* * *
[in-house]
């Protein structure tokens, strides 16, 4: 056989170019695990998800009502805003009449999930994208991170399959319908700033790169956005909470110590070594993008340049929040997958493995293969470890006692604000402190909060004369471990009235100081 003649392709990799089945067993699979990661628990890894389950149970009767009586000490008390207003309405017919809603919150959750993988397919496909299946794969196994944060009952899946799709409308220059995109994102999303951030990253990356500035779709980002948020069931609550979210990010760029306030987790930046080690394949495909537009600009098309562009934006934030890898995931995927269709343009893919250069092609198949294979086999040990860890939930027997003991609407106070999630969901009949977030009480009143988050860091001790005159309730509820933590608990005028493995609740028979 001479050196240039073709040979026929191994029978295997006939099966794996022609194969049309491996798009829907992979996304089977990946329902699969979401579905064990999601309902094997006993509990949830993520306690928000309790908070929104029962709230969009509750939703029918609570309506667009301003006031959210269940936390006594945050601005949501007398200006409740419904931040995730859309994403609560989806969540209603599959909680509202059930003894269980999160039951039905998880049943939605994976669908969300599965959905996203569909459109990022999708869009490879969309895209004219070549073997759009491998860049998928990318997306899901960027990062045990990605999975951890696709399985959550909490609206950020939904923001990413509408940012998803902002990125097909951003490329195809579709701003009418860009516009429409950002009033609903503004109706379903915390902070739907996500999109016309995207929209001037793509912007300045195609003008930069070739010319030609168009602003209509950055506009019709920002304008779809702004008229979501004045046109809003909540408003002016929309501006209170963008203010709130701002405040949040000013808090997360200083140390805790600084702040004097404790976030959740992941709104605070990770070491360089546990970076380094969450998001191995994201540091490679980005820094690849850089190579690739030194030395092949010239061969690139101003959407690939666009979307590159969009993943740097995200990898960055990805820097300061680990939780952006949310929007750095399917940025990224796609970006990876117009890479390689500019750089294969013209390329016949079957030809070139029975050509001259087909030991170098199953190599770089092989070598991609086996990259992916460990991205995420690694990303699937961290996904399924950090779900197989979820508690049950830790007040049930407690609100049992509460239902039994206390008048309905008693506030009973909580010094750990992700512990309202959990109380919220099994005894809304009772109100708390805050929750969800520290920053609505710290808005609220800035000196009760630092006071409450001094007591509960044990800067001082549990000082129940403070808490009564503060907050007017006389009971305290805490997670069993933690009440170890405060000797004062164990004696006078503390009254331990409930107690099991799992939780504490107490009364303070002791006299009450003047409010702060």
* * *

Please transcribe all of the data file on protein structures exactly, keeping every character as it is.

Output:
[in-house]
């Protein structure tokens, strides 16, 4: 056989170019695990998800009502805003009449999930994208991170399959319908700033790169956005909470110590070594993008340049929040997958493995293969470890006692604000402190909060004369471990009235100081 003649392709990799089945067993699979990661628990890894389950149970009767009586000490008390207003309405017919809603919150959750993988397919496909299946794969196994944060009952899946799709409308220059995109994102999303951030990253990356500035779709980002948020069931609550979210990010760029306030987790930046080690394949495909537009600009098309562009934006934030890898995931995927269709343009893919250069092609198949294979086999040990860890939930027997003991609407106070999630969901009949977030009480009143988050860091001790005159309730509820933590608990005028493995609740028979 001479050196240039073709040979026929191994029978295997006939099966794996022609194969049309491996798009829907992979996304089977990946329902699969979401579905064990999601309902094997006993509990949830993520306690928000309790908070929104029962709230969009509750939703029918609570309506667009301003006031959210269940936390006594945050601005949501007398200006409740419904931040995730859309994403609560989806969540209603599959909680509202059930003894269980999160039951039905998880049943939605994976669908969300599965959905996203569909459109990022999708869009490879969309895209004219070549073997759009491998860049998928990318997306899901960027990062045990990605999975951890696709399985959550909490609206950020939904923001990413509408940012998803902002990125097909951003490329195809579709701003009418860009516009429409950002009033609903503004109706379903915390902070739907996500999109016309995207929209001037793509912007300045195609003008930069070739010319030609168009602003209509950055506009019709920002304008779809702004008229979501004045046109809003909540408003002016929309501006209170963008203010709130701002405040949040000013808090997360200083140390805790600084702040004097404790976030959740992941709104605070990770070491360089546990970076380094969450998001191995994201540091490679980005820094690849850089190579690739030194030395092949010239061969690139101003959407690939666009979307590159969009993943740097995200990898960055990805820097300061680990939780952006949310929007750095399917940025990224796609970006990876117009890479390689500019750089294969013209390329016949079957030809070139029975050509001259087909030991170098199953190599770089092989070598991609086996990259992916460990991205995420690694990303699937961290996904399924950090779900197989979820508690049950830790007040049930407690609100049992509460239902039994206390008048309905008693506030009973909580010094750990992700512990309202959990109380919220099994005894809304009772109100708390805050929750969800520290920053609505710290808005609220800035000196009760630092006071409450001094007591509960044990800067001082549990000082129940403070808490009564503060907050007017006389009971305290805490997670069993933690009440170890405060000797004062164990004696006078503390009254331990409930107690099991799992939780504490107490009364303070002791006299009450003047409010702060």